Pilot plant demonstrates low-priced conversion of Carbon dioxide into fuel

Pilot plant demonstrates low-priced conversion of Carbon dioxide into fuel

Pilot plant demonstrates low-priced conversion of Carbon dioxide into fuel

"Direct air capture technology offers a highly-scalable pathway to removing carbon from the atmosphere".

"The carbon dioxide generated via direct air capture can be combined with sequestration for carbon removal, or it can enable the production of carbon-neutral hydrocarbons, which is a way to take low-priced carbon-free power sources like solar or wind and channel them into fuels that can be used to decarbonize the transportation sector", explained Professor Keith.

Those numbers are "real progress", says Chris Field, a climate scientist at Stanford University in Palo Alto, California.

Currently, Carbon Engineering, the company behind the new research, plans to use its captured carbon to synthesize new carbon-neutral fuels. "This opens up the possibility that we could stabilize the climate for affordable amounts of money without changing the entire energy system or changing everyone's behavior". It works by pulling air into cooling towers, where it then comes into contact with a solution of potassium hydroxide, which reacts with the Carbon dioxide to make potassium carbonate. Finally, the carbon pellets are heated in a kiln originally designed for roasting gold, and transformed into pure carbon dioxide gas, which can be turned into synthetic fuel. One of the most compelling, known as direct air capture (DAC), uses giant banks of fans to blow air through a solution that contains a CO2-capturing chemical.

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By useful way, Prof David Keith implies the utilization of the extracted Carbon dioxide by turning it into a synthetic liquid fuel when combined with green energy. The last comprehensive analysis of the technology, conducted by the American Physical Society in 2011, estimated that it would cost $600 per tonne.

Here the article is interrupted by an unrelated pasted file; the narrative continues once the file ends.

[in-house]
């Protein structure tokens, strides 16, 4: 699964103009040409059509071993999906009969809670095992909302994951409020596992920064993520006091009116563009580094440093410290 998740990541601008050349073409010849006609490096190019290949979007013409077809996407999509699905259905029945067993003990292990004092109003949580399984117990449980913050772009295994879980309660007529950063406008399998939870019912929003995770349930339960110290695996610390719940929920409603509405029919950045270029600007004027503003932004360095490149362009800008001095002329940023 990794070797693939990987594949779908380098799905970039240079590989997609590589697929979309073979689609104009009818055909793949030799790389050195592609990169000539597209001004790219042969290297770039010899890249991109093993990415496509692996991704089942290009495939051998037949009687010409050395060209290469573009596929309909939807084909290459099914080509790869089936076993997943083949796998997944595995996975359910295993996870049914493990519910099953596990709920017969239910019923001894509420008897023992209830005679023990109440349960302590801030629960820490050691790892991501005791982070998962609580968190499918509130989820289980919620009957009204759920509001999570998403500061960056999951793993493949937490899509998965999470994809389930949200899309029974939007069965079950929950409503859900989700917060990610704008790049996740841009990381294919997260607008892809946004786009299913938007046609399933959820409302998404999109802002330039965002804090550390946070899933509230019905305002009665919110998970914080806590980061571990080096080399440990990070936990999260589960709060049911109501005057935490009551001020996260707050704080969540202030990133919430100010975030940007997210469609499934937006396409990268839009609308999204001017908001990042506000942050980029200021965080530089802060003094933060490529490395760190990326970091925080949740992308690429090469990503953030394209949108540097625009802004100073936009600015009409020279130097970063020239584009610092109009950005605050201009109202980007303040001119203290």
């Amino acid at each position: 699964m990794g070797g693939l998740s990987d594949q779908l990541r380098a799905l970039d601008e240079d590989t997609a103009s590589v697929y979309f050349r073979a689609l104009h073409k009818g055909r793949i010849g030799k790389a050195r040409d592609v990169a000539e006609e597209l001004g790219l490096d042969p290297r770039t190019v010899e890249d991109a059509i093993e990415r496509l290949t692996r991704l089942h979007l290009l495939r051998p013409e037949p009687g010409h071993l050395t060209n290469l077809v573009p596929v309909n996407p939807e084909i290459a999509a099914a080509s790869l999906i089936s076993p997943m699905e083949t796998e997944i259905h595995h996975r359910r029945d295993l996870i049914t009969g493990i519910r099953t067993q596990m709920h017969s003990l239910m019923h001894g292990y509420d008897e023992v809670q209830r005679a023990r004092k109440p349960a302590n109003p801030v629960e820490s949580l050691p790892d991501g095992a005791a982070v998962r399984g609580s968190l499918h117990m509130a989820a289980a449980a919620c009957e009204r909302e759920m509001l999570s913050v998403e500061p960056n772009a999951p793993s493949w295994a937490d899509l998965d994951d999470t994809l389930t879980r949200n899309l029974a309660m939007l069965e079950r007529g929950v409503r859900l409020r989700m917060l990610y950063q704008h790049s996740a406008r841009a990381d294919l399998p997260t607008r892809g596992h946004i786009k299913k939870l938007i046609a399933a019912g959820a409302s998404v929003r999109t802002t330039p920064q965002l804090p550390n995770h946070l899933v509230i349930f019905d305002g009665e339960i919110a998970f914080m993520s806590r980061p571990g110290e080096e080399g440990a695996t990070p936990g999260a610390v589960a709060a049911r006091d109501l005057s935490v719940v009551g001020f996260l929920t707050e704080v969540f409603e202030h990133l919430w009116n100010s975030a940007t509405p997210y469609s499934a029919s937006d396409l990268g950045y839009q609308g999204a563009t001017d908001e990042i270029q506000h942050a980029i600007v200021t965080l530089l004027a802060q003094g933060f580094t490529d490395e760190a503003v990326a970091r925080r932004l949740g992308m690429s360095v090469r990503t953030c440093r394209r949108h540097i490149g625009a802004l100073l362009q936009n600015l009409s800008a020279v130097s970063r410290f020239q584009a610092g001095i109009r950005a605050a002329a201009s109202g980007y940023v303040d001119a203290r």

The project was the brain-child of David Keith, a Harvard professor and founder of CE. This research was also supported in part by the British Columbia Innovative Clean Energy Fund, Sustainable Development Technologies Canada, Natural Resources Canada, the Industrial Research Assistance Program, Western Innovation Initiative, and the U.S. Department of Energy.

"It's unlike Carbon dioxide capture that's created to work from a power plant".

The "direct air capture" process starts with common industrial cooling systems and a solution that draws carbon from the air, according to a paper published Thursday in the journal Joule. Once that's done, heating and a bunch of other chemical reactions are used to re-extract the gas and employ it as a carbon source for the generation of valuable fuels such as gasoline, diesel or jet fuel.

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This technology could be a way to clean the air by reusing the carbon dioxide from the air and not extracting it from the ground. The H2 is then combined with Carbon dioxide to make liquid hydrocarbons using conventional chemical engineering technology.

Carbon Engineering, a British Columbia-based company that has the financial backing of Bill Gates, has released a peer-reviewed study that demonstrates how the company's technology is capable of capturing carbon dioxide from the atmosphere at a cost of less than $100 per ton.

That's more expensive than most fuels today, but not by much. When the air-capture plant is optimized for fuel production, they were able to bring costs down to as low as $94 per tonne of CO2.

"Until you really can confirm the costs and performance at scale, you've always got to take those costs with a grain of salt", he says.

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